Sir Thomas Directs a Convincing Don Giovanni

United KingdomUnited Kingdom Mozart, Don Giovanni: Soloists, Chorus of Don Giovanni, Orchestra of Scottish Opera / SperanzaScappucci (conductor), Edinburgh Festival Theatre, 19.11.2013 (SRT)


5. Scottish Opera's Don Giovanni, 2013. Directed by Sir Thomas Allen, Designed by Simon Higlett. Credit James Glossop.
5. Scottish Opera’s Don Giovanni, 2013. Directed by Sir Thomas Allen, Designed by Simon Higlett. Credit James Glossop.

Don Giovanni – Jacques Imbrailo
Leporello – Peter Kalman
Donna Anna – Anita Watson
Commendatore – JóhannSmáriSævarsson
Don Ottavio – Ed Lyon
Donna Elvira – Lisa Milne
Zerlina – Anna Devin
Masetto – Barnaby Rea


Sir Thomas Allen (director)
Simon Higlett (designer)

I often say I’ve never seen a good production of Don Giovanni.  There’s so much that can go wrong, both in terms of casting and staging (it’s notorious as a director’s graveyard).  I can honestly say, however, that tonight came pretty darn close to being that elusive success.  In some senses, that shouldn’t be a surprise with Thomas Allen at the helm.  As one of the great Don Giovannis of the 20th Century, he knows this opera from the inside out and his previous Mozart (and Rossini) for Scottish Opera have demonstrated his impeccable gifts as a storyteller.  He sets the opera squarely in the 18th century (with lavish but not ostentatious costumes to match) but relocates it to Venice.  This fits nicely with Da Ponte’s acquaintance with (and possible model of) Casanova, but more importantly it fits in with the idea of masks, disguise and intrigue, and it’s a city where the nobility were prone to exploiting their privileged position.  Venice is suggested rather than laboured – the occasional character slides in via gondola – but the sets as a whole are traditional, three dimensional and very effective, most importantly in the way they can be moved or repositioned.  Some of the set-pieces, such as the Don’s banqueting hall, are very well done, and I loved the graveyard scene with its beautifully lit starry canopy and, for once, a convincing statue.

Importantly, Allen’s production isn’t afraid to embrace the supernatural elements of the work.   The Commendatore’s ghost appears, ominously, at various doorways or openings in the first act, usually when the Don is committing a misdemeanour, and the damnation scene is done very effectively, with subtle lighting and sparing use of flame, and just enough suggestion of threat to make it convincing.  Allen is also very good at directing his singers.  Most importantly, he gets the master/servant relationship just right, assuring us of the closeness of the banter between the two men but subtly reinforcing the hierarchy too.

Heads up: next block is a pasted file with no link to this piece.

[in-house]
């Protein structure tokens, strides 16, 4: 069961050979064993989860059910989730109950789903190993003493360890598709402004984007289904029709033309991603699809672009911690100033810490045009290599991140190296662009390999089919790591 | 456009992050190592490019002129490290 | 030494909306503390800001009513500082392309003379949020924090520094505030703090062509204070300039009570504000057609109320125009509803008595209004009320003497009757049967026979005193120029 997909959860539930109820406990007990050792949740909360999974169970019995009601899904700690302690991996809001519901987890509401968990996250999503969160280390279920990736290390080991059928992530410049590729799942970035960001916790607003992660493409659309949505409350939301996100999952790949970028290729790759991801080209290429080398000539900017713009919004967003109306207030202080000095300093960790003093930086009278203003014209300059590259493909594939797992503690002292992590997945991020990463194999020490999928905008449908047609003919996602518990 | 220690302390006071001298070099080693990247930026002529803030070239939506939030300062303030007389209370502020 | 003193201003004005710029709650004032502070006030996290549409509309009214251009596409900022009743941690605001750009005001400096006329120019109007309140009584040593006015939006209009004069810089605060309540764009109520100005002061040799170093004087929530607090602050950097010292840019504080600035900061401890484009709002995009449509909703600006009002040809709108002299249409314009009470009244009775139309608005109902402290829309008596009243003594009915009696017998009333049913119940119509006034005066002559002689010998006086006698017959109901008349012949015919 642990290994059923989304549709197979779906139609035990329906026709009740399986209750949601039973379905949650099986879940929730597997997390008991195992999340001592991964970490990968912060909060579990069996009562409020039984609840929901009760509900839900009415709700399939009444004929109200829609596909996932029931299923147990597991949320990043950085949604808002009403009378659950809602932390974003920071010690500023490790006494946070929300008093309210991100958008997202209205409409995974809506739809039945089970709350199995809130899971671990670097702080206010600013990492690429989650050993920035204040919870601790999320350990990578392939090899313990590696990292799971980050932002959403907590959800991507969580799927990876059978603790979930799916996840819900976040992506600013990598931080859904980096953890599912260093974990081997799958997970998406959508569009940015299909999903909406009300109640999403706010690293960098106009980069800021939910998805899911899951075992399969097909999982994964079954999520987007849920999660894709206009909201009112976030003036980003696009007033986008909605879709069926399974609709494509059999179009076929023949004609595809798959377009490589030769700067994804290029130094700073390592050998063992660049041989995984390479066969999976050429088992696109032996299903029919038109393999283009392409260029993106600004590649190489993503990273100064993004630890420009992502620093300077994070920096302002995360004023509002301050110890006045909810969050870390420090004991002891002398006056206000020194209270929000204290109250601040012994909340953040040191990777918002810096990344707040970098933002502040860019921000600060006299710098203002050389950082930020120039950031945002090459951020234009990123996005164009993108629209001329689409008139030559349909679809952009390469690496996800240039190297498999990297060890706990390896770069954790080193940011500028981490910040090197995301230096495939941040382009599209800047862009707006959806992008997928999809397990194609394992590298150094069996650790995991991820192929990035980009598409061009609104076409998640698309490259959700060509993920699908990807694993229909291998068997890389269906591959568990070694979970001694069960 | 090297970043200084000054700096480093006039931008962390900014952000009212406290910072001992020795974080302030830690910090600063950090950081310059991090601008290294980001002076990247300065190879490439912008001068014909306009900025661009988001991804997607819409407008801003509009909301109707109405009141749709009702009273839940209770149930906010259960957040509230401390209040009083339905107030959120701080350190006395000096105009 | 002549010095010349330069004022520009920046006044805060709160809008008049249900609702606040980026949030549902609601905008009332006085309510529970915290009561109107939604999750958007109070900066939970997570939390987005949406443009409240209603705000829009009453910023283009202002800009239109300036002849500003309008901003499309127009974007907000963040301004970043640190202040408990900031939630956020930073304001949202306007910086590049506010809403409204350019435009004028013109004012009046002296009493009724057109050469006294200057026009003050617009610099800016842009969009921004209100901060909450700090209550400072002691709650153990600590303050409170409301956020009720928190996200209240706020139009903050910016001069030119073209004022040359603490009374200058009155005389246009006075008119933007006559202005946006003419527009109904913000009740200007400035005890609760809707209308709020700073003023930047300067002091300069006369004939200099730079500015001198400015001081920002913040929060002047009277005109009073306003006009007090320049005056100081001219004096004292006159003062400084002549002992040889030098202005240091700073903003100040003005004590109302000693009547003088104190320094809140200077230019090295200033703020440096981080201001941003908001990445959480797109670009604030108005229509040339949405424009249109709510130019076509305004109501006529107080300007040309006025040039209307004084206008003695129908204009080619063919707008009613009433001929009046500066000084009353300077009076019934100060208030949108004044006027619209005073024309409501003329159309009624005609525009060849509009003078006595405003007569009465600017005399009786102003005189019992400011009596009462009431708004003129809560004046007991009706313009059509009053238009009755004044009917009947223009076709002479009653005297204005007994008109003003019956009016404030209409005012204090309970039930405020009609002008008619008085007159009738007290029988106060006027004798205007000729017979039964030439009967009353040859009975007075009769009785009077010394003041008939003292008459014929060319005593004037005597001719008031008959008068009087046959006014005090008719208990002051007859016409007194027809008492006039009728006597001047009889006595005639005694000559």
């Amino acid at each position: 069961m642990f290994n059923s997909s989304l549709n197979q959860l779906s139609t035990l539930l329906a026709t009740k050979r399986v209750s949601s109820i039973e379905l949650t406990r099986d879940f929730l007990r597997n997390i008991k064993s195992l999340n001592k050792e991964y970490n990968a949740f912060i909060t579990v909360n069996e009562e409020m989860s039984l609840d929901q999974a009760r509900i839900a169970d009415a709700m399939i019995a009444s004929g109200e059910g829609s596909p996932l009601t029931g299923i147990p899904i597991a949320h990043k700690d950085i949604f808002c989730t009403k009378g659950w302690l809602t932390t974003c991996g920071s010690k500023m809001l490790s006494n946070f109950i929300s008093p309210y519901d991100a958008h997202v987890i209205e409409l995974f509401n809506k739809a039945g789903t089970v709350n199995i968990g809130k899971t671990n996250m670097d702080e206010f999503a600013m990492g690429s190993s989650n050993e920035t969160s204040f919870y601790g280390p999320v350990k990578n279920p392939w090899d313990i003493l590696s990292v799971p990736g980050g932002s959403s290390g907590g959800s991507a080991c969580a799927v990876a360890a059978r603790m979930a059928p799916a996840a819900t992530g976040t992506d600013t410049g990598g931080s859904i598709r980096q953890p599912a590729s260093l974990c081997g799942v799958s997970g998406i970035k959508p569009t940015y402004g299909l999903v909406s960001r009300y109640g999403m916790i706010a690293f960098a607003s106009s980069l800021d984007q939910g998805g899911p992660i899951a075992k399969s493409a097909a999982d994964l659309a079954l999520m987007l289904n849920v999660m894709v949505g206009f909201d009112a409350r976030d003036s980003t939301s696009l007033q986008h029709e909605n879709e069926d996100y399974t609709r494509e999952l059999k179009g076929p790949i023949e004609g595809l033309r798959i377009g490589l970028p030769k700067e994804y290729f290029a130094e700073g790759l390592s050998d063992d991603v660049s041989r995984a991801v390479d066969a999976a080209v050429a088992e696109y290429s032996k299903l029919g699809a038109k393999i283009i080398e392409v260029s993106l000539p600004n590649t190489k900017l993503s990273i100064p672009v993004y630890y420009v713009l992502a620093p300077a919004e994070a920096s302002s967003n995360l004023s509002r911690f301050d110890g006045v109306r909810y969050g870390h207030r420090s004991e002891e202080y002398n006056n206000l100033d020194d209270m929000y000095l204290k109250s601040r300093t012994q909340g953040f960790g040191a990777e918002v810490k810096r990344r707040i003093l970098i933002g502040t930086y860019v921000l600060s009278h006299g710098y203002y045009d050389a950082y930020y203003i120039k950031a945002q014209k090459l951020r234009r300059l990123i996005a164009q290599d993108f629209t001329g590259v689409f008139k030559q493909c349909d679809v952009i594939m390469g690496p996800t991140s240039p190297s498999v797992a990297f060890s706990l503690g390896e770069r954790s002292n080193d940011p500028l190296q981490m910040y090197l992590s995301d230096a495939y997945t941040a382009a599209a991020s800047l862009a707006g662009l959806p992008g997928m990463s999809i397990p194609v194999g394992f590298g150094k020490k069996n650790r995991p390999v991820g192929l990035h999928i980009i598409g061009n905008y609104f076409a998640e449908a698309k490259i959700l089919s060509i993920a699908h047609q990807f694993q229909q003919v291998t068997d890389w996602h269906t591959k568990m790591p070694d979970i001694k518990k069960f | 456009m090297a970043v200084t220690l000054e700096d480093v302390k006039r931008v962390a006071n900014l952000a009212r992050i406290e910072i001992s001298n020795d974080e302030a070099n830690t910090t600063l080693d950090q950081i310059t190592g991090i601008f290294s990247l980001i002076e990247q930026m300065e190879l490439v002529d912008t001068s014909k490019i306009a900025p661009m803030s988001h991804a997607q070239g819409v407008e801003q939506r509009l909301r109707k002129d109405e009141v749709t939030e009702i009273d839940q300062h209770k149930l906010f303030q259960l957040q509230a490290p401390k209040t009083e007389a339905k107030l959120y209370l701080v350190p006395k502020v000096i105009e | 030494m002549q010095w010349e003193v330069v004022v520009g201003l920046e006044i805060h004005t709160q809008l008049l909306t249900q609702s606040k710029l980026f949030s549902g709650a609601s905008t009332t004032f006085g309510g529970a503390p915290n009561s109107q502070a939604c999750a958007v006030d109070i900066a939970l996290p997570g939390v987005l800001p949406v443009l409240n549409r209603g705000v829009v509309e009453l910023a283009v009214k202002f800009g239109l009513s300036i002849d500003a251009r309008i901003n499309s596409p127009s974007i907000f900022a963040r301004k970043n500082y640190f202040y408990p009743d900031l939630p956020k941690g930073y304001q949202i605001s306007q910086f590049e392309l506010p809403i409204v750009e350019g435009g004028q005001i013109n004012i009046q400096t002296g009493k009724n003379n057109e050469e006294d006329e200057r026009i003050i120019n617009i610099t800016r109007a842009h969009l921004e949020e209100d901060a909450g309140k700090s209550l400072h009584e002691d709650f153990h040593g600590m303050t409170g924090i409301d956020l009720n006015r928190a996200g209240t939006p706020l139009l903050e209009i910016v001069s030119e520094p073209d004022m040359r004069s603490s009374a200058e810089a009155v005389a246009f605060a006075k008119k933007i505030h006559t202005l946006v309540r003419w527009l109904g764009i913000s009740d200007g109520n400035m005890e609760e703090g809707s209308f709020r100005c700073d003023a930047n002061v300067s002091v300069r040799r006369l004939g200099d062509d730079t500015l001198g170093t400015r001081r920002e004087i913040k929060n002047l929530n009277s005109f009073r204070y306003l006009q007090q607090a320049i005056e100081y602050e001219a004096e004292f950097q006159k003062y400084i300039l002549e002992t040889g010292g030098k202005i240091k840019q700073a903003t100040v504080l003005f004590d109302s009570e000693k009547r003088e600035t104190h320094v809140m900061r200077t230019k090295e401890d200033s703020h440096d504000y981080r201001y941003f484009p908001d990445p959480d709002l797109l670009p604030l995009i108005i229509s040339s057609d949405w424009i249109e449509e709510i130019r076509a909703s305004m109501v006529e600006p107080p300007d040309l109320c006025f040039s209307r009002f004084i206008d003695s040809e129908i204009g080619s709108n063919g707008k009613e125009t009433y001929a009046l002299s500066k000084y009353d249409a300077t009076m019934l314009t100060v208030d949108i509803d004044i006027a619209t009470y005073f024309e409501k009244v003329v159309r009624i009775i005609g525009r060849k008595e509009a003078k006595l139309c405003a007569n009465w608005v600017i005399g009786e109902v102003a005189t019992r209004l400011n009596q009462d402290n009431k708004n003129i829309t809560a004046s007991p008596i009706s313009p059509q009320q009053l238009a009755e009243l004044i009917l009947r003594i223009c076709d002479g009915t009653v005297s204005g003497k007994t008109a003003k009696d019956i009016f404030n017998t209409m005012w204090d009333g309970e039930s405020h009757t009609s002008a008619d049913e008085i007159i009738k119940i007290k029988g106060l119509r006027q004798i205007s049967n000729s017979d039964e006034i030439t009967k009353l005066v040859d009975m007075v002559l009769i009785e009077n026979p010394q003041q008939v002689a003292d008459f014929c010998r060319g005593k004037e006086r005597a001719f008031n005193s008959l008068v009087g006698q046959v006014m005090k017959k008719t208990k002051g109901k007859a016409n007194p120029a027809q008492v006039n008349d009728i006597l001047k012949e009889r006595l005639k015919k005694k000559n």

Jacques Imbrailo is a rising singer who appears to have the world at his feet at present, and his first Don Giovanni was always going to be interesting.  He sings the role with tremendous beauty and a good deal of flair, and his youth helps to add to the character’s rakish appeal.  The lyricism of his voice means that he already has an impressive measure of the character’s seductive side.  He hasn’t quite grasped the darkness or the grit yet, but no doubt that will come with time, and I expect that, in a decade’s time, he will own the role completely.  He was partnered brilliantly by Peter Kalman, a servant who clearly adores his master, and Kalman’s full, throaty baritone was a joy to listen to, as well as being a good contrast with Imbrailo.  Sævarsson’sCommendatore was equally impressive.  Ed Lyon has all the technique and tessitura for Ottavio, but not the tone and, to my ears, he never sounded comfortable with the role.  Anita Watson, standing in for an indisposed Susan Gritton, sounded distinctly off colour in the opening scene, but warmed up successfully and gave a very impressive account of Anna’s arias.  Lisa Milne was noticeably (and rightly) more lyrical as Elvira, and she was on top form in the first act, though she tired a little in the second, and her breath control was somewhat ragged in Mitradì.  Anna Devin made a beautiful Zerlina, though, delicate and vampish at the same time, and she was partnered by an impressively humane Masetto from Barnaby Rea.  In the pit, SperanzaScappucci conducted with fairly traditional, if occasionally slightly sluggish, tempi, but she injected the big climaxes with energy and supported the softer arias very impressively: Vedraicarino benefited from especially lovely playing.

Maybe I’ll never be completely happy with a production ofDon Giovanni, but I’ll never stop coming back and trying.  I left the theatre tonight feeling firmly satisfied and wanting more, and it’s hard for any audience member to ask for more than that.

Don Giovanni continues at the Edinburgh Festival Theatre until Saturday 23rd November.

Simon Thompson

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